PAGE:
Assets selection in portfolio management

Assets selection in portfolio management

An investor, having decided on the proportions of the portfolio that he or she would like to invest in stocks, bonds and real assets, has to decide on exactly what stocks he or she will hold in the stock portion of the portfolio, what bonds in the bond portion and what real assets in the real asset portion. This asset selection decision, like the asset allocation decision, can be an active one, where the investor attempts to buy undervalued assets in each asset class (or sell overvalued ones) or a passive one, where the investor invests across assets in an asset class, without attempting to make judgments on under or over valuation.


For example, according to the SAA a portfolio should invest, say, 10% of its assets in US equities, while their benchmark is the S&P 500 Index. The investor can select from:

  • Individual constituency stocks of the S&P 500 (e.g. Apple, Exxon Mobil, Microsoft, IBM and so on)
  • ETFs or passive funds tracking the S&P 500 Index
  • Actively-managed funds aiming to outperform the S&P 500 Index
  • A combination of funds benchmarked against the Russell 1000 Value Index and Russell 1000 Growth Index
  • A long futures contract on the S&P 500 Index
  • A segregated portfolio managed by a portfolio manager picking stocks
  • A combination of some or all of these

The question that investment selection aims to answer is how to choose from among all these different options. Investment selection must be linked to the investment strategy. Capital Market Assumptions for SAA are normally derived from historic returns of passive indices, each representing an asset class. The assumption is that the investments under each asset class either have similar return and risk characteristics to those of the passive index used for deriving CMAs. Careful investment selection is necessary to keep the link between the portfolio and the investment objectives.

Investment selection has three main objectives:

  • Identifying investments that match as closely as possible the desired exposures as per the asset allocation (beta)
  • Identifying investments that potentially add outperformance (alpha)
  • Evaluating whether investments are likely to meet their expected return and risk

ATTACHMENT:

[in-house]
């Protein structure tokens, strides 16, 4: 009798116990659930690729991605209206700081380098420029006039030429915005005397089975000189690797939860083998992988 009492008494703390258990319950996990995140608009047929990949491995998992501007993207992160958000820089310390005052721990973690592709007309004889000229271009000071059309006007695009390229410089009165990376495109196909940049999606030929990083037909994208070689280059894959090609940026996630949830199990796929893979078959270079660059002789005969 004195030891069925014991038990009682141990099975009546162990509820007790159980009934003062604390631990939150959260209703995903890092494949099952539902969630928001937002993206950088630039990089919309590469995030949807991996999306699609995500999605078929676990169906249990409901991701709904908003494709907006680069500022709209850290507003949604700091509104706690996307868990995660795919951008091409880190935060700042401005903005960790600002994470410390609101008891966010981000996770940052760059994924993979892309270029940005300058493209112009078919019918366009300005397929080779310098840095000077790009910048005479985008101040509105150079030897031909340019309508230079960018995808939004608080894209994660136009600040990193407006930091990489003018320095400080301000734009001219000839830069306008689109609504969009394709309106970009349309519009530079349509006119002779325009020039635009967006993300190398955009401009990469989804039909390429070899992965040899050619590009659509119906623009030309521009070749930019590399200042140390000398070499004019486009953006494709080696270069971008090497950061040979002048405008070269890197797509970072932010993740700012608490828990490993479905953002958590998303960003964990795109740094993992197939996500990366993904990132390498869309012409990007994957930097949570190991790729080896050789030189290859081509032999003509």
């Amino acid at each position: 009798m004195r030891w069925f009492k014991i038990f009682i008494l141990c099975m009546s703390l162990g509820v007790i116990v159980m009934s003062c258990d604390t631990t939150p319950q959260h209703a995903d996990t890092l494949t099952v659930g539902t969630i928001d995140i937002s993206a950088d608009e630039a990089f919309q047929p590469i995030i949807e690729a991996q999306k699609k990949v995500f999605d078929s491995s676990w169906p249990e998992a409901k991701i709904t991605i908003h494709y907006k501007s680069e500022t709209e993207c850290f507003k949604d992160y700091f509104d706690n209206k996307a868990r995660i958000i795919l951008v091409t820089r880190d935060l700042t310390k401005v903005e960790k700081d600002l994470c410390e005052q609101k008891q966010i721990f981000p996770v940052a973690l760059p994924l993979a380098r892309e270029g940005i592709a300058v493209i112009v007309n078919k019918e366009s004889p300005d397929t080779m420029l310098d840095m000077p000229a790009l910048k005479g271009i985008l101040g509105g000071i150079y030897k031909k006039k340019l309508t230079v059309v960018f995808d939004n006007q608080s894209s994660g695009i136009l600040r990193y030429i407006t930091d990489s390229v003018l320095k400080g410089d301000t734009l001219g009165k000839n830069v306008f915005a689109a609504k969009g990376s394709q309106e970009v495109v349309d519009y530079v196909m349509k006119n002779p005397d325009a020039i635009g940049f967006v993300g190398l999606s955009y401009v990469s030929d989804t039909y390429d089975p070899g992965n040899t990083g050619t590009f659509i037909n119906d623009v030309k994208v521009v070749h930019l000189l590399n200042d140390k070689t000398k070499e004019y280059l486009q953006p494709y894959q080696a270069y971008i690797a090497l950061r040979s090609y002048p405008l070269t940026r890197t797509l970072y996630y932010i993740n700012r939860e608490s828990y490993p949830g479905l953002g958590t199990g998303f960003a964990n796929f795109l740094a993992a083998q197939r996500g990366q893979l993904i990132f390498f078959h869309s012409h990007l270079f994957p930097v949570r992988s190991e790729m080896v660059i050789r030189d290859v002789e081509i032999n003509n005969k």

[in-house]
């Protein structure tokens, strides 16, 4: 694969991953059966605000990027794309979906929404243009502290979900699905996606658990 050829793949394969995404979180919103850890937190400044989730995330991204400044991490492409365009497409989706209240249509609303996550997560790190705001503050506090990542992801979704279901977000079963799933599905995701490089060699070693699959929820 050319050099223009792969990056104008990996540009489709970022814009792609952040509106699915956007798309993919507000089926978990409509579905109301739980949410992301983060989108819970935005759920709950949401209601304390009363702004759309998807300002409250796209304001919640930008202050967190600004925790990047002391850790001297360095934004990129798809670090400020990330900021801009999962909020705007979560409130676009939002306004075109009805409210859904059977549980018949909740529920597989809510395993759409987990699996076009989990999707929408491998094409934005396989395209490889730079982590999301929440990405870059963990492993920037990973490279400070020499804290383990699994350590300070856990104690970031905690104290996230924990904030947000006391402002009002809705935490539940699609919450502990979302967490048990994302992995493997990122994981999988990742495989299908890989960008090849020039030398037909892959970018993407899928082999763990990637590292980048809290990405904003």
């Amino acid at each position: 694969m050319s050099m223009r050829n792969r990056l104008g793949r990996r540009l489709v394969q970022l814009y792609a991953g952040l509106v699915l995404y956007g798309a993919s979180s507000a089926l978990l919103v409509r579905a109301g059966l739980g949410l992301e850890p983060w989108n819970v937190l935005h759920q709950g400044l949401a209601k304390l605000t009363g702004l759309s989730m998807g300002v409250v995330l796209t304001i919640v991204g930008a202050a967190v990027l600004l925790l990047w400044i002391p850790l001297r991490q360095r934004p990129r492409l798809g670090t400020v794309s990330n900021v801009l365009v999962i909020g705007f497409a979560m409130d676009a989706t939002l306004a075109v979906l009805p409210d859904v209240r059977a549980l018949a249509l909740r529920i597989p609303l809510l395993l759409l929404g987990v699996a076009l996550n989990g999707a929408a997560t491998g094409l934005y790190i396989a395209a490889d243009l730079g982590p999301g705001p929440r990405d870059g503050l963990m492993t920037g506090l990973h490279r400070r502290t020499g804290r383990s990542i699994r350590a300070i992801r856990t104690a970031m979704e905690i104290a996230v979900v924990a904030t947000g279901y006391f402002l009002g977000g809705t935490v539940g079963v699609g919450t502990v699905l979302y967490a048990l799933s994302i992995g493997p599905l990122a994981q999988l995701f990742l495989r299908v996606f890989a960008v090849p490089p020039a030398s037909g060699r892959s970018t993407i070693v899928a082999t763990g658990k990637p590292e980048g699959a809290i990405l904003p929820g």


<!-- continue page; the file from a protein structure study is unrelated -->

Beta exposures align portfolios with their investment strategy so actual portfolios closely reflect the asset allocation, which reflects the investment objectives. Alpha adds to investment returns, either across asset classes (TAA) or within asset classes (investment selection).

The selection of a portfolio of securities can be thought of as a multistage process:

  • The first stage consists of studying the economic and social environment and the characteristics of individual companies to produce a set of forecasts of individual company variables
  • The second stage consists of turning these forecasts of fundamental data into a set of forecasts of security prices and/or returns and risk measures (valuation process)
  • The third and last stage consists of forming portfolios of securities based on the forecast of security returns.

Some individuals and institutions may be able to outperform historical extrapolation and the consensus forecasts. The theory of efficient markets tells us there is no simple mechanical way to pick winners in the stock market or at least none that will recover its cost of operation. Yet people continue to spend a disproportionate amount of time on both of these endeavors.

Assets selection with valuation models

However, the determinants of common stock prices are quite easy to specify in general terms. The price of common stock is a function of the level of a company’s earnings, dividends, risk, the cost of money, and future growth rate. While it is easy to specify these broad influences, the implementation of a system that uses these concepts to successfully value or select common stocks is a difficult task.

Discounted cash flow models are based on the concept that the value of a share of stock is equal to the present value of the cash flow that the stockholder expects to receive from it. This is equivalent to the present value of all future dividends. A number of different assumptions about growth-rate patterns have been made and embodied in valuation models.

  • One-period, constant growth over an infinite amount of time assume the firm will maintain a stable dividend policy (keep its retention rate constant) and earn a stable return.
  • Two-period, growth for a finite number of years at a constant rate, then growth at the same rate as a typical firm in the economy from that point on. Dividends and earnings had two distinct growth rates, g1 and g2. As the period of high growth draws to an end, more of the contribution comes from dividends and less from capital gains. The growth in price declines each period until the period of extraordinary growth is over and the growth in price equals the long-term growth rate in earnings and dividends. Once steady state occurs, the single-period growth model is appropriate, and earnings, dividends, and the price will grow at the same rate.
  • Three-period, growth for a finite number of years at a constant rate (first period), followed by a transitional period during which growth declines to a steady-state level; growth is then assumed to continue at the steady-state level into the indefinite future (third and final period).